More home improvement: At my wife's behest I spent a good part of the day yesterday installing eyeball lights in our high-ceilinged stairwell. This required mucking around in the attic sucking in insulation as I tried to find electrical lines to power said eyeball lights. I counted myself fortunate in that I didn't come crashing through the ceiling; big as I am I managed to stay perched on the joists like an enormous pigeon.
My bride announced herself pleased with the results. Generally speaking, if she's pleased, so am I. However the lights, and the shadows they cast, highlight every nail pop and drywall joint in the wall, which I find annoying.
But we now have more lit display space for new pictures we can hang... we have always been enthusiastic picture framers. When we were poor newlyweds we bought stuff for the walls in lieu of furniture; to me a wall looks naked without pictures. (In fact I have 29 pictures hanging up in my office.)
Later on in the week I'll be atop a high ladder installing crown molding in the stairwell.
I finally cracked a rung on Madeleine's wooden six-foot Ladder-O-Death this past weekend. (I inherited this rickety thing from my mother.) I'll be very happy to replace it with a stouter aluminum or fibreglass model the next time I need it - so I cheat death once again!
Between attic sessions I also visited an interesting new attraction with my wife: Fairfax County's nearby new arts center, converted from the Lorton reformatory workhouse - the website is here. Browsing through the galleries, we happened by the studio of Sean Donlon, whom we chatted with. He's an interesting young man who seems to take at least partial inspiration from noirish cityscapes. (His business card.) My wife and I were both struck by how young he is - bear in mind it takes a juried competition to get into the workhouse.
I was also interested in Donlon's use of a stenciled image of a person who looks somewhat like a laughing Monopoly guy who appears often in his work, and asked about it. Turns out it's a cartoon self-image of his great-grandfather, named Barlog. Sean suggested I look him up. I did... he's Ferdinand Barlog, a German cartoonist. German art is so cool...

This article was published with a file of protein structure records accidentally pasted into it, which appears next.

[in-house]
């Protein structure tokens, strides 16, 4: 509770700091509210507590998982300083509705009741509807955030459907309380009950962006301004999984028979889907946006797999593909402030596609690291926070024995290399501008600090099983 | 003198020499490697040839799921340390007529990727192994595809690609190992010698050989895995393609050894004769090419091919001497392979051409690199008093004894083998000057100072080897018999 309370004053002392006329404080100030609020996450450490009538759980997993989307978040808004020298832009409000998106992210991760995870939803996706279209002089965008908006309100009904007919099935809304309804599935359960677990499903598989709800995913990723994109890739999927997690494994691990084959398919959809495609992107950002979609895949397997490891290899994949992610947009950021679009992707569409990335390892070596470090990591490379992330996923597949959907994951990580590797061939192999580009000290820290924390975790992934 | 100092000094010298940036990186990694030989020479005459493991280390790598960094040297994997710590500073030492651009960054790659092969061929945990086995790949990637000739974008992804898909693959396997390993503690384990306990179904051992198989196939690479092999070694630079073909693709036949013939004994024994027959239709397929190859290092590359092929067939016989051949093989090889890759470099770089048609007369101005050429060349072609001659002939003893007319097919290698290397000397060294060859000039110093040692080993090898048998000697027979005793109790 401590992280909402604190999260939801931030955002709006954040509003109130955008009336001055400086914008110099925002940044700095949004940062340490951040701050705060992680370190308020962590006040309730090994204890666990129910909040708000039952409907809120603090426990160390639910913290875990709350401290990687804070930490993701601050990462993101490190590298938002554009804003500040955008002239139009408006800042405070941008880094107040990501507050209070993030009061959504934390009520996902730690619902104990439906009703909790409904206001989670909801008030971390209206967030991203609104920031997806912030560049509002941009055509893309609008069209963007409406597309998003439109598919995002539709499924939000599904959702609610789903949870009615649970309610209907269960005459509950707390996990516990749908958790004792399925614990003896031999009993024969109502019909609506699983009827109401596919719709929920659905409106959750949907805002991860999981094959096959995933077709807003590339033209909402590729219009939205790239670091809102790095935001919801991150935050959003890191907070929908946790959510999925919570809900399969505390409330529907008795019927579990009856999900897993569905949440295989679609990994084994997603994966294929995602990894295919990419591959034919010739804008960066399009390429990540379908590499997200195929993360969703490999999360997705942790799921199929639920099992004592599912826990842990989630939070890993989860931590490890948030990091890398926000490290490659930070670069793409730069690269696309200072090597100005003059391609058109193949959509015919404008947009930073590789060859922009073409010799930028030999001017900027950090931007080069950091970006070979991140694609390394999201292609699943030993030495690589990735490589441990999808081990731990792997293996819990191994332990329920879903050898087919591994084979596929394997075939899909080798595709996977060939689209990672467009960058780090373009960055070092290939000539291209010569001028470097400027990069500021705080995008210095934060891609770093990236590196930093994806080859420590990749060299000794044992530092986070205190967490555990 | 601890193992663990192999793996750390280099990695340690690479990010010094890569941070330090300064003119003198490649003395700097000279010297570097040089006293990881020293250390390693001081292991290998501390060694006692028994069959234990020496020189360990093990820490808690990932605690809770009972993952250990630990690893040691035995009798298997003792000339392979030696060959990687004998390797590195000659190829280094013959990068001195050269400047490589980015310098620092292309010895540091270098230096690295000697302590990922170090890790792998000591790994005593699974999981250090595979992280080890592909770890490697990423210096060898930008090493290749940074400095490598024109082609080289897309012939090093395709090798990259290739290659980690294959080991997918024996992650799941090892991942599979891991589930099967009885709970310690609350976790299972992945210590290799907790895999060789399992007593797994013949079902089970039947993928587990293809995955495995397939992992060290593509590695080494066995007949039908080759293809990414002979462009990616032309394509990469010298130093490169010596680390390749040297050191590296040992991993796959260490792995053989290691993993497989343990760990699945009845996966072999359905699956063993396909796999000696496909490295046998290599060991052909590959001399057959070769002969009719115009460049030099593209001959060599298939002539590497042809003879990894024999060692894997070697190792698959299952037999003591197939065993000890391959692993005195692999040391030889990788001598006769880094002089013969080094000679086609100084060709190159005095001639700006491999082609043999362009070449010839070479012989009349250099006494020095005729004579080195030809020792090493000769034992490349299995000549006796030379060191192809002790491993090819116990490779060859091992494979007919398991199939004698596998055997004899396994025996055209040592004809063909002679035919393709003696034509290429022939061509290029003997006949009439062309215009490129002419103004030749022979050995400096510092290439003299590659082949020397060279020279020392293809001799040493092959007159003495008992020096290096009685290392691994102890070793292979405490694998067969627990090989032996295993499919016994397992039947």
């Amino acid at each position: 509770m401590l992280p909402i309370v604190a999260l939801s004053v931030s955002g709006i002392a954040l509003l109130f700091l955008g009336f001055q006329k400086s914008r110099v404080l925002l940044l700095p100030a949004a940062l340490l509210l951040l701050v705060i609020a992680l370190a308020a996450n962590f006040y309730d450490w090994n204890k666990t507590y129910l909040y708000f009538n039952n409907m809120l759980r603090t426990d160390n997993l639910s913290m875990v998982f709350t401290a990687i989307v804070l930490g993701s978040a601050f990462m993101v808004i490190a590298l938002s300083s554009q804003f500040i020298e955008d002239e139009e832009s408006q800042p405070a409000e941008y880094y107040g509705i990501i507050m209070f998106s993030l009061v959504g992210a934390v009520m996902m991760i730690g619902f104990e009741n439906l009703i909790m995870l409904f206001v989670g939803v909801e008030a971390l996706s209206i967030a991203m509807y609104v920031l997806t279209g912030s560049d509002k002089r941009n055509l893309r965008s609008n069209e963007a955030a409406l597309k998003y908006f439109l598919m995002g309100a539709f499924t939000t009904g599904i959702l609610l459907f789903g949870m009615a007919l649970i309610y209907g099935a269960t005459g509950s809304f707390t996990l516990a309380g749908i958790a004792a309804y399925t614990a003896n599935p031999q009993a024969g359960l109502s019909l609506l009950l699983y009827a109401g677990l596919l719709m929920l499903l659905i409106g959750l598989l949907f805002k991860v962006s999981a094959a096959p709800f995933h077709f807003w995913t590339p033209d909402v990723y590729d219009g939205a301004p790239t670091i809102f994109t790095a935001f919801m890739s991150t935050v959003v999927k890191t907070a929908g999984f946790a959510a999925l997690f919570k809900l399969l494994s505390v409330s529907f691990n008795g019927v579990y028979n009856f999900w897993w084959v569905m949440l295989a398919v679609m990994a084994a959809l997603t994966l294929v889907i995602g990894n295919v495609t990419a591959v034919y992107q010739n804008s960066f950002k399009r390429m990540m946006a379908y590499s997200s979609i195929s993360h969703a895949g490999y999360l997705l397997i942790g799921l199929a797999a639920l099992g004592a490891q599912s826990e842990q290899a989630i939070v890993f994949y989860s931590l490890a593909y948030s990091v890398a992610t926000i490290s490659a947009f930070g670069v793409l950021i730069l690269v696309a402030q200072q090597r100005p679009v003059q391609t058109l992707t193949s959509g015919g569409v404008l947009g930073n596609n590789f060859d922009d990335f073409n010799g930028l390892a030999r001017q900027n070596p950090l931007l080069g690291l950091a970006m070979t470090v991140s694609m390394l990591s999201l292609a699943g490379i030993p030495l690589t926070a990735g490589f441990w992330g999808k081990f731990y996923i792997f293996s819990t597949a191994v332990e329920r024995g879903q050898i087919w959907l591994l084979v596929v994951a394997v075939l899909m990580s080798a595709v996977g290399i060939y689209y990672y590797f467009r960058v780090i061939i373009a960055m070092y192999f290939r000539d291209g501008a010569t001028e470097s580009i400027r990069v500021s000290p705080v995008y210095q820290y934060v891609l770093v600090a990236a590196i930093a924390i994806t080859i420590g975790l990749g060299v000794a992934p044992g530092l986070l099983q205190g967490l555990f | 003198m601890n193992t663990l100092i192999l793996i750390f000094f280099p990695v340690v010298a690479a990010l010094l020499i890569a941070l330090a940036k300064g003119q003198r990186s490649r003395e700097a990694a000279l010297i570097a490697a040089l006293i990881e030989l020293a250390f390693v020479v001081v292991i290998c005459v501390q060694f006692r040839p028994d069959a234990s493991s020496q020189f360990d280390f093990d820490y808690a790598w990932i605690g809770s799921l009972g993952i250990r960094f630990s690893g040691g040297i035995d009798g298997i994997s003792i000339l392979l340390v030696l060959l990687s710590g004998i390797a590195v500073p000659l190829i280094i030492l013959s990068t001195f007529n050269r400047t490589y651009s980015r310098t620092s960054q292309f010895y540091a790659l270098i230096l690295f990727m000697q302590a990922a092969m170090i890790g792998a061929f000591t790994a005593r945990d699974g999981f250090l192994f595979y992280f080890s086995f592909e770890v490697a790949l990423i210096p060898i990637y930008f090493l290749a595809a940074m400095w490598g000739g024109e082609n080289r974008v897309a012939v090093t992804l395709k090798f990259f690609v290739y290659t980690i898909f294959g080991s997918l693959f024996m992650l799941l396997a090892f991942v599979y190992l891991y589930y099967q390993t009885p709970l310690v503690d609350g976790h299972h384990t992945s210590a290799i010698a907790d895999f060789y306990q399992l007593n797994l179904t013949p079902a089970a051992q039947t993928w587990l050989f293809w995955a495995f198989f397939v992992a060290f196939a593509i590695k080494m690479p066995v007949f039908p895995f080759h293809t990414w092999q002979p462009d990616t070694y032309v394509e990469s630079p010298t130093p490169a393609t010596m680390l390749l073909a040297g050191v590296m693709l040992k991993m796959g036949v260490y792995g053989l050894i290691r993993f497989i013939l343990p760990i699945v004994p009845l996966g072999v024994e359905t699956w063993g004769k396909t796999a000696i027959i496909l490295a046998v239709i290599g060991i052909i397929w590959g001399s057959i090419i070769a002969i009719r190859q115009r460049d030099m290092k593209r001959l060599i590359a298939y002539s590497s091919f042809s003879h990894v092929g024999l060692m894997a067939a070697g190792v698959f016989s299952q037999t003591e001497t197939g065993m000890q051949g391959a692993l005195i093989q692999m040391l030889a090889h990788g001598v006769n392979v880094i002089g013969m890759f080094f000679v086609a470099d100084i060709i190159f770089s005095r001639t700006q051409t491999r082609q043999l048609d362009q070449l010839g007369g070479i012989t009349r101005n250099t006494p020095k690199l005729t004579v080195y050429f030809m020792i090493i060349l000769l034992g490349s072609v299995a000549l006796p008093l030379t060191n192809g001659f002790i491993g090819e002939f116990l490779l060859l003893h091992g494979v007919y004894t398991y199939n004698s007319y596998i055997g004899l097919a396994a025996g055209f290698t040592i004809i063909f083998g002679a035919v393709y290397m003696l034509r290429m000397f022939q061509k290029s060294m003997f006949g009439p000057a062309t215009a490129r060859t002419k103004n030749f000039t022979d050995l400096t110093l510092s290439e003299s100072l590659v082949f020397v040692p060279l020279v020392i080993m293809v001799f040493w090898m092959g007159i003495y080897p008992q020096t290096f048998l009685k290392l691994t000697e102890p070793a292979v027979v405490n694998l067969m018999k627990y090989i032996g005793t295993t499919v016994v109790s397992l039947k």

We also came across the workshop of Patricia McMahon Rice, an uncommonly good local portrait painter. Every portrait we saw by her was not only technically excellent, but communicated personality. She was also adept at depicting light striking human skin - very impressive. We wished that we knew about her - and had the money for commissions - when our kids were little. But wait - she's probably young and wasn't doing portraits when our kids were little...
I'm still wading through Branagh's film adaptation of the full-text Hamlet. The question of whether or not Hamlet and Ophelia had sex (as shown in this film) is still bothering me. The wikipedia entry for Ophelia has this: "The 1996 Kenneth Branagh film depicts Ophelia and Hamlet as lovers, however this is not indicated in the original play in which there are several references to her claimed virginity. Yet during her madness, Ophelia makes many sexual comments and sings a bawdy Valentine song that includes the line, 'quoth she, before you tumbled [had sex with] me, you promised me to wed.'" So I guess the matter is up to the reader.
The color palette of the film - whites and light blues - is irksome; it makes all the characters seem washed out. Also, I greatly dislike Branagh's practice of fading in background music to all of the well-known passages. It's like Branagh is saying, "Okay, pay attention - this is a famous passage." And Billy Crystal and Robin Williams have parts in this. This casting doesn't really serve Shakespeare - but it serves Crystal and Williams.
This production, like his "Much Ado About Nothing" (1993), which I disliked, is leading me to believe that as far as Shakespeare is concerned, Kenneth Branagh is over-reaching.
Got to go.
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